When certain biologists discuss the early stages of life there is a tendency to think too vaguely. They see a biological wonder before them and they tell a story about how it might have come to be. They may even draw a picture to explain what they mean. Indeed, the story seems plausible enough, until you zoom in to look at the details. Read the rest at Evolution News & Views.
You have plenty to worry about, don’t you, without turning your anxious eyes to the problem of possible nuclear attack on the U.S. Even less worrisome for most people is the chance of an electro-magnetic pulse (EMP) attack that would close down electricity, computers–everything but pre-modern infrastructure–for half or more of the country. Both kinds of danger have been described eloquently by Discovery Sr. Fellow John Wohlstetter (Sleepwalking with the Bomb), among others.
Yet the possible can become the probable without preventive measures. The point of missile defense is to make it clear to adversaries that an attack is likely to fail and to lead to a very successful counter-attack. The good news that is not being widely reported is that the military is doing something about it–finally.
Former Ambassador Henry Cooper and his High Frontier group are hailing the Pentagon’s $700 million investment in a hardened nerve center inside Cheyenne Mountain in Colorado. That is the most serious first step in upgraded U.S. deterrence. Note Amb. Cooper’s warning that without greatly improved anti-ballistic missile protection from the middle or south of the globe, assaults still can come. So we are a long way from the kind of shield that will a) protect our homeland; and b) serve to deter aggression by North Korea, Iran or, for that matter, something like ISIS. But we at least do have a military command, Congress and–presumably, an Administration–that is preparing to do what is necessary. Continue reading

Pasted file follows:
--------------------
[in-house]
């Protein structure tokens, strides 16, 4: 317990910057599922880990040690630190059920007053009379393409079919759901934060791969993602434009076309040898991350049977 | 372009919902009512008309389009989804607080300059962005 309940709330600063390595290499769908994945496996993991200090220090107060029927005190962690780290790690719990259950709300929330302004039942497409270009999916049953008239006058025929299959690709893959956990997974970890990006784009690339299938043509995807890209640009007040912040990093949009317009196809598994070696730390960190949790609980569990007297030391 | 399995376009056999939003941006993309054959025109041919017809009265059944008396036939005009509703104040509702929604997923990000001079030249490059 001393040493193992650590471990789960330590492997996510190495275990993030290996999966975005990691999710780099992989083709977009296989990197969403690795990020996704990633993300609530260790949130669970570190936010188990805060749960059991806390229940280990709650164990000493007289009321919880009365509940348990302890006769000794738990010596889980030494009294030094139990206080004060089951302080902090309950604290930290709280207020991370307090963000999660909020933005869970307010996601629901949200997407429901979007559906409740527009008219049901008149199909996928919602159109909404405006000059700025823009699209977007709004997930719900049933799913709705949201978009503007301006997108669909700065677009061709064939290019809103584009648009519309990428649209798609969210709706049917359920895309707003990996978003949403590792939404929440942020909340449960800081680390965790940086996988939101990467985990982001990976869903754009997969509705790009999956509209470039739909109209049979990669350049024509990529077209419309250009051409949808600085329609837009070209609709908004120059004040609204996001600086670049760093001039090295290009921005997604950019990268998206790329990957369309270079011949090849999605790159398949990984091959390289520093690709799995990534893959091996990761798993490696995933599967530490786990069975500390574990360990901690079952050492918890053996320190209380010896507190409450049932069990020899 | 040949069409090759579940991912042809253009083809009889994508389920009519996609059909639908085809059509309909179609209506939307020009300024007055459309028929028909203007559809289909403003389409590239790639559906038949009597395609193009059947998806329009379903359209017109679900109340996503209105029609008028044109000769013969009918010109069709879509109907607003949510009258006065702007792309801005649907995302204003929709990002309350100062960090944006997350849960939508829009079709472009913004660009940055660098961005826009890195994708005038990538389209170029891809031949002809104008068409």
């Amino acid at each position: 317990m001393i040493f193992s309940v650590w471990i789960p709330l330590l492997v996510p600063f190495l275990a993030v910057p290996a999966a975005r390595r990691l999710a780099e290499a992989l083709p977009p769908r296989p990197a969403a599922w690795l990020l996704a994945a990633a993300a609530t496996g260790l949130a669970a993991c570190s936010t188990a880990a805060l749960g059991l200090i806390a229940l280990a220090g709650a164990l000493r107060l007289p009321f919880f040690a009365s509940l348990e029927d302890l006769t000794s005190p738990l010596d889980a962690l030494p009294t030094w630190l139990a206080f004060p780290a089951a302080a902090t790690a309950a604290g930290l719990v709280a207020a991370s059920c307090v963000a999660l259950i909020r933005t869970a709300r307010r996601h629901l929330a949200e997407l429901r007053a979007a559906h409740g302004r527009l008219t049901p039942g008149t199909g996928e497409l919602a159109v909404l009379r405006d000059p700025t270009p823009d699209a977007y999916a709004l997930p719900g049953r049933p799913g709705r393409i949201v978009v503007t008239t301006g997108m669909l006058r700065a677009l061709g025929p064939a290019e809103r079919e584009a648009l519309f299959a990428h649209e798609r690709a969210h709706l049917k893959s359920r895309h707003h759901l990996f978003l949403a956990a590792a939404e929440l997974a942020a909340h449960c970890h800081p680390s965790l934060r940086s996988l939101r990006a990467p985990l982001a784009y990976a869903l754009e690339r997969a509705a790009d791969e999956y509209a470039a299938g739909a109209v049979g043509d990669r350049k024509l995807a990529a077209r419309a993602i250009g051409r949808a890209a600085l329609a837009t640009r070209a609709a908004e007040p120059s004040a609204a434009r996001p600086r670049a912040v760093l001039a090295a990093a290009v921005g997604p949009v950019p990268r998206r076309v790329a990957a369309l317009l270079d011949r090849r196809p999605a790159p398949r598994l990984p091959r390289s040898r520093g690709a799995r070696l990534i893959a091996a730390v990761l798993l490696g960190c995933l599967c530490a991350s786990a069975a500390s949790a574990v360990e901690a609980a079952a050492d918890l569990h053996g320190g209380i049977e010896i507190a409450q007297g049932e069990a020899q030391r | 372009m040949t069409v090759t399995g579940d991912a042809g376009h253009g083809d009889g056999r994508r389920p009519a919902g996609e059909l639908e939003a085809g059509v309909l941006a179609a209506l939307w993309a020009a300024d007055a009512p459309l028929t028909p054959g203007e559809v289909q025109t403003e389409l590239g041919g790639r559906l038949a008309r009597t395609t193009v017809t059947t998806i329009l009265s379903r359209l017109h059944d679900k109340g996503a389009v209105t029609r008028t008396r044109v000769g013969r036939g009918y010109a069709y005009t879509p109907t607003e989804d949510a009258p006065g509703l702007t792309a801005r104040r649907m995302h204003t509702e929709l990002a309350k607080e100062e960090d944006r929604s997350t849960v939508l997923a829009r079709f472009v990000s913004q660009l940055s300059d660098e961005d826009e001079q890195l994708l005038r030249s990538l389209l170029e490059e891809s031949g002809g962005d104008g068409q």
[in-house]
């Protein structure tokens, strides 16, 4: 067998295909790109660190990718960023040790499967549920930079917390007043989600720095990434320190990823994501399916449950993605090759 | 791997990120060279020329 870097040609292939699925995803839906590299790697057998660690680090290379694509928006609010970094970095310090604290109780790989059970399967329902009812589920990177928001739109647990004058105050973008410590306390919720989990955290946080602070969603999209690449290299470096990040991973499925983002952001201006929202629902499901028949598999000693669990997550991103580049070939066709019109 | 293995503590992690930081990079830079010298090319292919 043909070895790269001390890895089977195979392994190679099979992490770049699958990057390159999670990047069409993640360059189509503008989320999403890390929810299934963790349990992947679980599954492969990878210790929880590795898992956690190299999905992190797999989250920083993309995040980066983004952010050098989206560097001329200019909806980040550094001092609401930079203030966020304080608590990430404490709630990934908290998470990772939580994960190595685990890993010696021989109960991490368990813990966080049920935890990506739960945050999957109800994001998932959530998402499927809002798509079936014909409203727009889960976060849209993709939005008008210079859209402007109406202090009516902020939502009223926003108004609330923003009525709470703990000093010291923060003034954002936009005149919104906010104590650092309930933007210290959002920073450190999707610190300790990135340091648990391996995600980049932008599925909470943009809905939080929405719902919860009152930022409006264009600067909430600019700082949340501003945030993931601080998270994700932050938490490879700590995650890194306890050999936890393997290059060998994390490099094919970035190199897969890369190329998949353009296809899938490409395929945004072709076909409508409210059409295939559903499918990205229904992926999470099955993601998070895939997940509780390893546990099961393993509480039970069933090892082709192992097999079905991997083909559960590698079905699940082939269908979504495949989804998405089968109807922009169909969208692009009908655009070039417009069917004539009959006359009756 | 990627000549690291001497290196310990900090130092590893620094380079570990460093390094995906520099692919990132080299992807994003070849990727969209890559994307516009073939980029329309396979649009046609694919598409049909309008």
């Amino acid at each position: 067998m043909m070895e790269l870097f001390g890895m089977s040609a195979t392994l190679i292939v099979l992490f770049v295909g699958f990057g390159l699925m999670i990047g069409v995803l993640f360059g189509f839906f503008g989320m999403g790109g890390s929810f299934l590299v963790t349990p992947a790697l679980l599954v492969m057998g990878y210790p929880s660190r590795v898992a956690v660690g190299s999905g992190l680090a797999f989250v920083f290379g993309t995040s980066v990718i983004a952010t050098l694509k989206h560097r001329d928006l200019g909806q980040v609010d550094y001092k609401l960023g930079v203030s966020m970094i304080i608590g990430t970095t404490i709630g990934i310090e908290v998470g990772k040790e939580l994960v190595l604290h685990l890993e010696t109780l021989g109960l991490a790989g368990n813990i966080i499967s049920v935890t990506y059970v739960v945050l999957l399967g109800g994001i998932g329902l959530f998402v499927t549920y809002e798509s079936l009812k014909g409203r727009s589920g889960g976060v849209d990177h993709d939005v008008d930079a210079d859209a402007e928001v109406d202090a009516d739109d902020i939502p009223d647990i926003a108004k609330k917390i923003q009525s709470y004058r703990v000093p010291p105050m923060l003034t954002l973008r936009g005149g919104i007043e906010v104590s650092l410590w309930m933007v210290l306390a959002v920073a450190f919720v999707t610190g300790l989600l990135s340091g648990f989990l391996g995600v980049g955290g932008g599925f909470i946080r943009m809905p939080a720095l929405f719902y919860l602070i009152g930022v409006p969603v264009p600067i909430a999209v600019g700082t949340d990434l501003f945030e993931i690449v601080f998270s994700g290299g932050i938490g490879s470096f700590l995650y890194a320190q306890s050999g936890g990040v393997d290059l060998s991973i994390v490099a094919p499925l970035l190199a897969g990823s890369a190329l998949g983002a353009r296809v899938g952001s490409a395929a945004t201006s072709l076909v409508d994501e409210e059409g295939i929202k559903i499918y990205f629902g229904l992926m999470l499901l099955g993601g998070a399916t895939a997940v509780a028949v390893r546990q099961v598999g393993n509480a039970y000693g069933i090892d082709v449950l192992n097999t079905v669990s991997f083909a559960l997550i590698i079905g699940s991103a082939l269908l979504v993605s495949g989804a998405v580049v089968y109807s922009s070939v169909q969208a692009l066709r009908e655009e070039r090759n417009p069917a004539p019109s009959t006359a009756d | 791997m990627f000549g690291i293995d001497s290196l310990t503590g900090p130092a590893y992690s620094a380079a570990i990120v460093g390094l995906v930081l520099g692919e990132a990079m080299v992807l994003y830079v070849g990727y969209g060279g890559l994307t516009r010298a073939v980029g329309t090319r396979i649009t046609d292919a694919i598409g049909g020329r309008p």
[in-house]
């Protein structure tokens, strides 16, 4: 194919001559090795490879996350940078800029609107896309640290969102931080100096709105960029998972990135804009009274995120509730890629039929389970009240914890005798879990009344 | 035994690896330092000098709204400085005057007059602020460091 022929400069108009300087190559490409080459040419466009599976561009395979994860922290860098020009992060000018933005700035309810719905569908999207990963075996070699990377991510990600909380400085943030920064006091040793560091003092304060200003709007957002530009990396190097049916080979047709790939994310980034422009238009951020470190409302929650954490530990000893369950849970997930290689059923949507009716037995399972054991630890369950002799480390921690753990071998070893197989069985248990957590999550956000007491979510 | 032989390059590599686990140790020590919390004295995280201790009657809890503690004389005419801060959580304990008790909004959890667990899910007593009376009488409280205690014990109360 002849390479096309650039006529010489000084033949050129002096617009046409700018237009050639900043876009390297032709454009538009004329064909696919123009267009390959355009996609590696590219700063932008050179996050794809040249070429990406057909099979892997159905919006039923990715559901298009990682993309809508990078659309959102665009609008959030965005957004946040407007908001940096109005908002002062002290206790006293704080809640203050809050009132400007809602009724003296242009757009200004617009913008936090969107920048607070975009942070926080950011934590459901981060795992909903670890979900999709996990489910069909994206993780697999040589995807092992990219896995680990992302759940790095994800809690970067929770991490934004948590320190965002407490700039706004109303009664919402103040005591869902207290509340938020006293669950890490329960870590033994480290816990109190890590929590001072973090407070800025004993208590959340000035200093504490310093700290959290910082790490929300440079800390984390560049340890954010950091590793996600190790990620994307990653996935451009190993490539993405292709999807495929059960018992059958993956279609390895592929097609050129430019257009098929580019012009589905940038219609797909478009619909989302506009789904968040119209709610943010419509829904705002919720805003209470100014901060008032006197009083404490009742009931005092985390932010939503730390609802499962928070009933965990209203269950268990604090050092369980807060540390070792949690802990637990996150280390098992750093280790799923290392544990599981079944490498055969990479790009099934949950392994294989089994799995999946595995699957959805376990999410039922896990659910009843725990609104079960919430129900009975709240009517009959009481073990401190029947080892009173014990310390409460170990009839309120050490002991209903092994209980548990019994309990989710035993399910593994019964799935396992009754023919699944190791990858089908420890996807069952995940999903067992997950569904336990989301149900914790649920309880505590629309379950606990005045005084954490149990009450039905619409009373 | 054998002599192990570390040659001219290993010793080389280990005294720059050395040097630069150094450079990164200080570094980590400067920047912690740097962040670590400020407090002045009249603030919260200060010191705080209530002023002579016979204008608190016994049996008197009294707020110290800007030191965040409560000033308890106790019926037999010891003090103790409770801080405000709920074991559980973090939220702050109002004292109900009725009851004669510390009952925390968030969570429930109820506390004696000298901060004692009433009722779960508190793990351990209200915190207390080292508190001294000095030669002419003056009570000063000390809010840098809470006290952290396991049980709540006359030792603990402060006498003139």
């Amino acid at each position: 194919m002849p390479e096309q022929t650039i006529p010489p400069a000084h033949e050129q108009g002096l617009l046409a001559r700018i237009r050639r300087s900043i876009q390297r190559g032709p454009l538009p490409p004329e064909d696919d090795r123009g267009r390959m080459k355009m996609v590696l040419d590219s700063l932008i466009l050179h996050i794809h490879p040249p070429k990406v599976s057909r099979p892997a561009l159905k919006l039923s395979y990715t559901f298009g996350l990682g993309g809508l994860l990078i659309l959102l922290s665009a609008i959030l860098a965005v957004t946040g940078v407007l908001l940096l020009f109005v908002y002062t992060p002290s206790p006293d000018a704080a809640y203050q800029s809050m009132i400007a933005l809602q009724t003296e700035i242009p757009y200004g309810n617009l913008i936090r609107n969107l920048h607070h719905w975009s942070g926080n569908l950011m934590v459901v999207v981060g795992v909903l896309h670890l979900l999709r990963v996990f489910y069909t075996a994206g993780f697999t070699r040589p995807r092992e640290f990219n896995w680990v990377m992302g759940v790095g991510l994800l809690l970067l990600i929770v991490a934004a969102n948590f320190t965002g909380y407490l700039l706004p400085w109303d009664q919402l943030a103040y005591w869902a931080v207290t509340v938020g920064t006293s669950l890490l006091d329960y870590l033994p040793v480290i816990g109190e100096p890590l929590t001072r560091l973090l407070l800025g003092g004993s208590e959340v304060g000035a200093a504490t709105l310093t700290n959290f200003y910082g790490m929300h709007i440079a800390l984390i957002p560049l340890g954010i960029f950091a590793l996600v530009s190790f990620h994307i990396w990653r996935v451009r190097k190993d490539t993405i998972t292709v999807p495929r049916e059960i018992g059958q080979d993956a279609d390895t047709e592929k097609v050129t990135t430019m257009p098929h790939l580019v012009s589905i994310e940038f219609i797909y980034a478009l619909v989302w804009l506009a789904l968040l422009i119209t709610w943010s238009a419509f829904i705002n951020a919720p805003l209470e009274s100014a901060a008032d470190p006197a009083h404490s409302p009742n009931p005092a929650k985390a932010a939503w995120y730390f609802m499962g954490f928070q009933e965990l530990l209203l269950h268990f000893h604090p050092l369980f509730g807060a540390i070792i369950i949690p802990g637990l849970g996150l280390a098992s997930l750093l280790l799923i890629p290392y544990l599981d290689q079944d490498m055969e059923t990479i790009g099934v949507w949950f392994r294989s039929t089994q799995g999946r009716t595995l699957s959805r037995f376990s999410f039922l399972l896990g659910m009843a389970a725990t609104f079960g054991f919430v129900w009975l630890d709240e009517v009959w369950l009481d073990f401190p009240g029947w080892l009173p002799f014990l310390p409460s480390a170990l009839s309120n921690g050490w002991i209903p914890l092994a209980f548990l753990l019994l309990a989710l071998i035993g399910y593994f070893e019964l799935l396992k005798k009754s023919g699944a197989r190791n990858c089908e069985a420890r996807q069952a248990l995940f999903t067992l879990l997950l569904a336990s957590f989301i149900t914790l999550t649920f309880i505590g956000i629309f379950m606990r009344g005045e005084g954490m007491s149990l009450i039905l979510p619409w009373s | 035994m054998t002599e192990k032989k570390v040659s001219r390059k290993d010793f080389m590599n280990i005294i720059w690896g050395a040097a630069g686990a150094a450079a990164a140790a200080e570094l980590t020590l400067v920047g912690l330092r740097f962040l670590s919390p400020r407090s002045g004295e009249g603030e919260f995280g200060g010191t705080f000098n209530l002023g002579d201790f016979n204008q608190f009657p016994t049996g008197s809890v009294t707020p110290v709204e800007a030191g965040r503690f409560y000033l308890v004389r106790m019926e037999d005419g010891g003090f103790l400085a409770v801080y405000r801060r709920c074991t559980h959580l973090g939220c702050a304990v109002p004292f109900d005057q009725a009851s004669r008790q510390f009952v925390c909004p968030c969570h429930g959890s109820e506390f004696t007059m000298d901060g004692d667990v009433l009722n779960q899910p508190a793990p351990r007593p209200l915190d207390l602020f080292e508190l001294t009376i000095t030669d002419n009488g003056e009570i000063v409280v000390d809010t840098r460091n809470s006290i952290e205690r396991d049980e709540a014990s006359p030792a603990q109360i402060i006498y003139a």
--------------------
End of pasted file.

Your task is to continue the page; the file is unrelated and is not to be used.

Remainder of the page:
The following is a transcript of a recent talk CWPM Fellow Scott S. Powell gave to a crowd of students at Florida Atlantic University.
There have been many civilizations that have come into being over the last 6,000 years—from the ancient Mesopotamians, Egyptians, and Asian civilizations that sprang up around the Euphrates, Tigress, Nile, Indus and Yellow River valleys, to the more recent and advanced Greek and Roman civilizations, which have more directly shaped Western civilization. While each of these civilizations made their own contributions to progress during the times in which they flourished, none of them unleashed the kind of economic development and entrepreneurial productivity witnessed in the first two hundred years of the American civilization. Continue reading